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Cyta unions will take measures if privatisation back on the table

By Evie Andreou

Two unions representing workers from the semi-state telecoms company Cyta warned of measures on Friday should a cabinet decision for the privatisation of the utility be implemented.

In a written statement, unions Sidikek- PEO warned that “workers, political forces and civil society will react and fight once again to prevent what has been planned, to protect public interest.”

The Akel affiliated unions were referring to statements earlier in the day by Finance Minister, Harris Georgiades, who told state-radio CyBC that the government was intending to try to find a majority in the parliament to pass its revised proposal for a partial privatisation of Cyta, as part of a new reform attempt.

An earlier attempt made months before Cyprus completed its cash-for-reform programme ahead of the 2016 parliamentary elections, was quickly abandoned when the government met the expected political opposition.

The new effort which comes more than six months after the re-election of President Nicos Anastasiades, include the appointment of new judges, a revision of a bundle of bills overhauling human resource which the parliament rejected almost two years ago and e-governance.

“The second government proposal (on Cyta) is at the parliament for some months now,” Georgiades said. “What differentiates this proposal from the initial one is that the government maintains the majority shareholding. Cyta is transformed into a company and a strategic investor will be attracted who will receive both a shareholding and mainly the management.”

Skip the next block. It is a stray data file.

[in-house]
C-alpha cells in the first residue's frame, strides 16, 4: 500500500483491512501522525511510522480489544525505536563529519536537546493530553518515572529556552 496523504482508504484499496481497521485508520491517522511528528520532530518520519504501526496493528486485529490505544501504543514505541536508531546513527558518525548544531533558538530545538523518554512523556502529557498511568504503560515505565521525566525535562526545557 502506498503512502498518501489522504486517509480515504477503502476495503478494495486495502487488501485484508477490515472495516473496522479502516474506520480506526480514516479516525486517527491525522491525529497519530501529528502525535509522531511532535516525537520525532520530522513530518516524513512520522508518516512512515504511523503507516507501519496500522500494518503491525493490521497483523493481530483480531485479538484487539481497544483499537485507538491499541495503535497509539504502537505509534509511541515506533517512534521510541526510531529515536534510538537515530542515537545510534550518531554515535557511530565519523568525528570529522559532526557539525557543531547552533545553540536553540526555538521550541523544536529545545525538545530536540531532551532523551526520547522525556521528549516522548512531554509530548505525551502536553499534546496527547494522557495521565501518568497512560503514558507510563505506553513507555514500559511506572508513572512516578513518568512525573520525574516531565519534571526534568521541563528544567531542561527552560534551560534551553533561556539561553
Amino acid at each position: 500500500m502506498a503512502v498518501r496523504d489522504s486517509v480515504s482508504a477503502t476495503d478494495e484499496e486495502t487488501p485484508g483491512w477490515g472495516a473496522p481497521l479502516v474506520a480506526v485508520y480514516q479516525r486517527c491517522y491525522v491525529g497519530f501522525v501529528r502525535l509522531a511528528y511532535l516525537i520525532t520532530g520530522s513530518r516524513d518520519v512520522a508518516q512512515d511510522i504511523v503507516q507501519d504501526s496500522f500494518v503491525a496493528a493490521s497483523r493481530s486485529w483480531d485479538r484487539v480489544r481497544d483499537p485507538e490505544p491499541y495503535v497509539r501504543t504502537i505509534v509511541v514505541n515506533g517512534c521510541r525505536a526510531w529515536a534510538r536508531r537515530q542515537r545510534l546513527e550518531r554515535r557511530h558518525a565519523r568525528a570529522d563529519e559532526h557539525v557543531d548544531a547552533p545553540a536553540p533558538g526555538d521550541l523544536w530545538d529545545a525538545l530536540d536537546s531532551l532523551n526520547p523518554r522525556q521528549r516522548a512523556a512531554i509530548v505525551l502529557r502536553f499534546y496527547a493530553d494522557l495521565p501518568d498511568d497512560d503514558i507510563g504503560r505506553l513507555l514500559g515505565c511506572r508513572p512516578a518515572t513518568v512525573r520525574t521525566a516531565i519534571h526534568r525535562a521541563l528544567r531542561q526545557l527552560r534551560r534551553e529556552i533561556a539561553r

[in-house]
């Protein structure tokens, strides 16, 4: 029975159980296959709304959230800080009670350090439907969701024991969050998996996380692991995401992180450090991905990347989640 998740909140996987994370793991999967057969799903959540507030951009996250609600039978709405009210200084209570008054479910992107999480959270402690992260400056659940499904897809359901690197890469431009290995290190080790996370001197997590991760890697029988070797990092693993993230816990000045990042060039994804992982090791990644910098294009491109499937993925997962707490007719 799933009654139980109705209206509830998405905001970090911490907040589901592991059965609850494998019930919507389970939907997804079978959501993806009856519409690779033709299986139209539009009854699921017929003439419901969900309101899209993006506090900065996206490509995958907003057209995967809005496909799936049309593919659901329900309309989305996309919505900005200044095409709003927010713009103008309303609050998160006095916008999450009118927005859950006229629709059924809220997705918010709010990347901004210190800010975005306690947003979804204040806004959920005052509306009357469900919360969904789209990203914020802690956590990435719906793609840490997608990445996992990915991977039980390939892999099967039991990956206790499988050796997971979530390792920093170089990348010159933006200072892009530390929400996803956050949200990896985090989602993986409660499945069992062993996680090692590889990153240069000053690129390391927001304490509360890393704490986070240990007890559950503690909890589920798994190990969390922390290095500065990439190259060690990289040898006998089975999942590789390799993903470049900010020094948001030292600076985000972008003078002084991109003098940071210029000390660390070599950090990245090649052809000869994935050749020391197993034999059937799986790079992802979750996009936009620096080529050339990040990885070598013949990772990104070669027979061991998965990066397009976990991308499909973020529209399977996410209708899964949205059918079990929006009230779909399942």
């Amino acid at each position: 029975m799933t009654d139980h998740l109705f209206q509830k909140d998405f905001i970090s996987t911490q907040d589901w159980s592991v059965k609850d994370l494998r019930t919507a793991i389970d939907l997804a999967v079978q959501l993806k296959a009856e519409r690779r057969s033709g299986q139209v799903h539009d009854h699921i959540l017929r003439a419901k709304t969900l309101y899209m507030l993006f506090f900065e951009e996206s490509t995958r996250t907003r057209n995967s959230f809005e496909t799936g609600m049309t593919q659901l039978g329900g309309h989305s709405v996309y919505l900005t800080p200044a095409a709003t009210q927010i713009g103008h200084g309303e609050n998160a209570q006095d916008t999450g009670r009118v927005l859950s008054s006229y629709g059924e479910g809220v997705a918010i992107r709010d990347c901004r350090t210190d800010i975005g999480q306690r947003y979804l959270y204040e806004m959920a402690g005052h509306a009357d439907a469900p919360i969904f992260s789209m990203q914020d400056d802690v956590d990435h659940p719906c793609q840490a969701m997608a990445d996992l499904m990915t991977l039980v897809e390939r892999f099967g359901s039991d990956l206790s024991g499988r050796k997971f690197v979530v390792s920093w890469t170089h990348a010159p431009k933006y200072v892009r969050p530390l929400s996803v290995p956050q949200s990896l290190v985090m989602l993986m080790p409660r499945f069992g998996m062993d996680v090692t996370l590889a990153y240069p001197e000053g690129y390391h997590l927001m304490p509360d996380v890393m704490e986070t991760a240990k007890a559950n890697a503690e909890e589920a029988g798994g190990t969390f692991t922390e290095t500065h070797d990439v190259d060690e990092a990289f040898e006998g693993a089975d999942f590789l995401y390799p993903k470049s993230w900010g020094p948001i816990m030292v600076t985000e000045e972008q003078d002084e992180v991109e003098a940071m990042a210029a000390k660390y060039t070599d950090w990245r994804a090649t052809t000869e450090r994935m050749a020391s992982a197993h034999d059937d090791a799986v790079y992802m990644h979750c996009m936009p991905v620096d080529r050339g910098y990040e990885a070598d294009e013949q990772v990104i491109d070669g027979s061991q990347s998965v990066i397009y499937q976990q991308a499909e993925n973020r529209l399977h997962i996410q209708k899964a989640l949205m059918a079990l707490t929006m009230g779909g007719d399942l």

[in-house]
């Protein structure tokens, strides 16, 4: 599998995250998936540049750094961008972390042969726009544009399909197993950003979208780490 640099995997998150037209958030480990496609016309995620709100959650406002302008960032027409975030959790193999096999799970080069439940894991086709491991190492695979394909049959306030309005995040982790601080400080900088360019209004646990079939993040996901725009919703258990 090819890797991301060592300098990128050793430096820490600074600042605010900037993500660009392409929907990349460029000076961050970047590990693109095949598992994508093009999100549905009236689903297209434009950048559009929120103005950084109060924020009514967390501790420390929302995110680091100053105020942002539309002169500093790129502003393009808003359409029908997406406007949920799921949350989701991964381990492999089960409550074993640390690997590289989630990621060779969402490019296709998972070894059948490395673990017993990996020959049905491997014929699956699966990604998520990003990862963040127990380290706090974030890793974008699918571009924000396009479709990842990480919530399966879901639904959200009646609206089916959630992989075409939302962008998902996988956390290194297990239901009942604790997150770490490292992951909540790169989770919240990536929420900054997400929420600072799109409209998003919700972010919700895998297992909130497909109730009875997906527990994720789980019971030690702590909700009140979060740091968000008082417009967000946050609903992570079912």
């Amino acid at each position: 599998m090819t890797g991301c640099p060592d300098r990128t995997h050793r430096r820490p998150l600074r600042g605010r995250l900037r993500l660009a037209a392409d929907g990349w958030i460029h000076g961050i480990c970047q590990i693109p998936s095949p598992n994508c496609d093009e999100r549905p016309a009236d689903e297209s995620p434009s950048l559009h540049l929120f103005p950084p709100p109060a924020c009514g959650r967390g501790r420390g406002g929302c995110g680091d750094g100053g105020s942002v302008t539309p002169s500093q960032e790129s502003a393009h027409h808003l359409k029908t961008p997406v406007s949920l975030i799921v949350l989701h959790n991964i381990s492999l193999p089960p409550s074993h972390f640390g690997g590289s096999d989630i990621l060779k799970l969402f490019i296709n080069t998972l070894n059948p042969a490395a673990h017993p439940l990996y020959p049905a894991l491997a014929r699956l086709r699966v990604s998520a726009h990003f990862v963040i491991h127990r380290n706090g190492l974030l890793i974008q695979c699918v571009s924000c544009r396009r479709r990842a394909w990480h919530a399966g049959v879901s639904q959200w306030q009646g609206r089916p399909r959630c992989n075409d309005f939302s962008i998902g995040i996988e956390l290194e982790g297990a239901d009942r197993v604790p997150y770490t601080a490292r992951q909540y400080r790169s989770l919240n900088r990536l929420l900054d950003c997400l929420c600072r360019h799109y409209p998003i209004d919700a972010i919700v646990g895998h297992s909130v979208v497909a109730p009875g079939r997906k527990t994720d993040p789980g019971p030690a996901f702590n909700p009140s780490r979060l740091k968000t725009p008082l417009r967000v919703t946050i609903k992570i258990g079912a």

The minister said that the privatisation of Cyta is not required to improve public finances but instead to protect the company which has been continuously losing its market share over the past 14 years to competitors amid “rapidly changing technology.”

The unions said that the Anastasiades administration’s “machinations” had been averted, albeit temporarily, when the government and the Troika of lenders had made a priority the privatisation of Cyta and created a privatisation unit. The government at the time had given millions for studies and consultants, they said, and “submitted a bill that effectively provided for the selling off of Cyta.”

The Anastasiades administration, the unions said, found in 2013 when it came to power an organisation worth billion with profits to the tune of €80m to €90m per year and since then it has been systematically working at undermining Cyta’s business value “to prepare the ground for a comeback.” Today, they said, the government reinstated the implementation of the dogmatic position for the privatisation of Cyta at any cost.

The decision for a partial privatisation of Cyta, they said, is nothing but a rehash of the initial proposal.



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